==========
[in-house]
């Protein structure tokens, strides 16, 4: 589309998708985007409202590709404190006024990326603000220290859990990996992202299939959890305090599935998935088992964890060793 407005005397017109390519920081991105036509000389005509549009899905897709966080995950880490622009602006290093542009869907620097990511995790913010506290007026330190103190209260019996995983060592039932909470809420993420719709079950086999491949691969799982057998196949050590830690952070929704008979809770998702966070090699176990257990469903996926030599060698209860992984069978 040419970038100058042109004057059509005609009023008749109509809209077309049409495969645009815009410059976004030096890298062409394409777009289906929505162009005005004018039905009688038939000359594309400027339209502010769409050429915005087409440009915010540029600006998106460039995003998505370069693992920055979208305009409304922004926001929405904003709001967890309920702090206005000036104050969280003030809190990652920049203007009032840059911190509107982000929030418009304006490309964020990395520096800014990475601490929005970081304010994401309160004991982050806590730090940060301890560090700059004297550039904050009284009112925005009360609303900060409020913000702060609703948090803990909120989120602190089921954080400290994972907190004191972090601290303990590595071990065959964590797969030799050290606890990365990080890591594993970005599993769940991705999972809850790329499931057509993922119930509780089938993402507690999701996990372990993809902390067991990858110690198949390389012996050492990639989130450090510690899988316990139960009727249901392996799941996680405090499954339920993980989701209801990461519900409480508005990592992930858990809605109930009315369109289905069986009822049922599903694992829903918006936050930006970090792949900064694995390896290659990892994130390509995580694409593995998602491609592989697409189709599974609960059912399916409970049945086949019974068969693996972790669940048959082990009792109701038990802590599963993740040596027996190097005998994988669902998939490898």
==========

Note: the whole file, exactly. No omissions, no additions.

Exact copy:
[in-house]
């Protein structure tokens, strides 16, 4: 589309998708985007409202590709404190006024990326603000220290859990990996992202299939959890305090599935998935088992964890060793 407005005397017109390519920081991105036509000389005509549009899905897709966080995950880490622009602006290093542009869907620097990511995790913010506290007026330190103190209260019996995983060592039932909470809420993420719709079950086999491949691969799982057998196949050590830690952070929704008979809770998702966070090699176990257990469903996926030599060698209860992984069978 040419970038100058042109004057059509005609009023008749109509809209077309049409495969645009815009410059976004030096890298062409394409777009289906929505162009005005004018039905009688038939000359594309400027339209502010769409050429915005087409440009915010540029600006998106460039995003998505370069693992920055979208305009409304922004926001929405904003709001967890309920702090206005000036104050969280003030809190990652920049203007009032840059911190509107982000929030418009304006490309964020990395520096800014990475601490929005970081304010994401309160004991982050806590730090940060301890560090700059004297550039904050009284009112925005009360609303900060409020913000702060609703948090803990909120989120602190089921954080400290994972907190004191972090601290303990590595071990065959964590797969030799050290606890990365990080890591594993970005599993769940991705999972809850790329499931057509993922119930509780089938993402507690999701996990372990993809902390067991990858110690198949390389012996050492990639989130450090510690899988316990139960009727249901392996799941996680405090499954339920993980989701209801990461519900409480508005990592992930858990809605109930009315369109289905069986009822049922599903694992829903918006936050930006970090792949900064694995390896290659990892994130390509995580694409593995998602491609592989697409189709599974609960059912399916409970049945086949019974068969693996972790669940048959082990009792109701038990802590599963993740040596027996190097005998994988669902998939490898």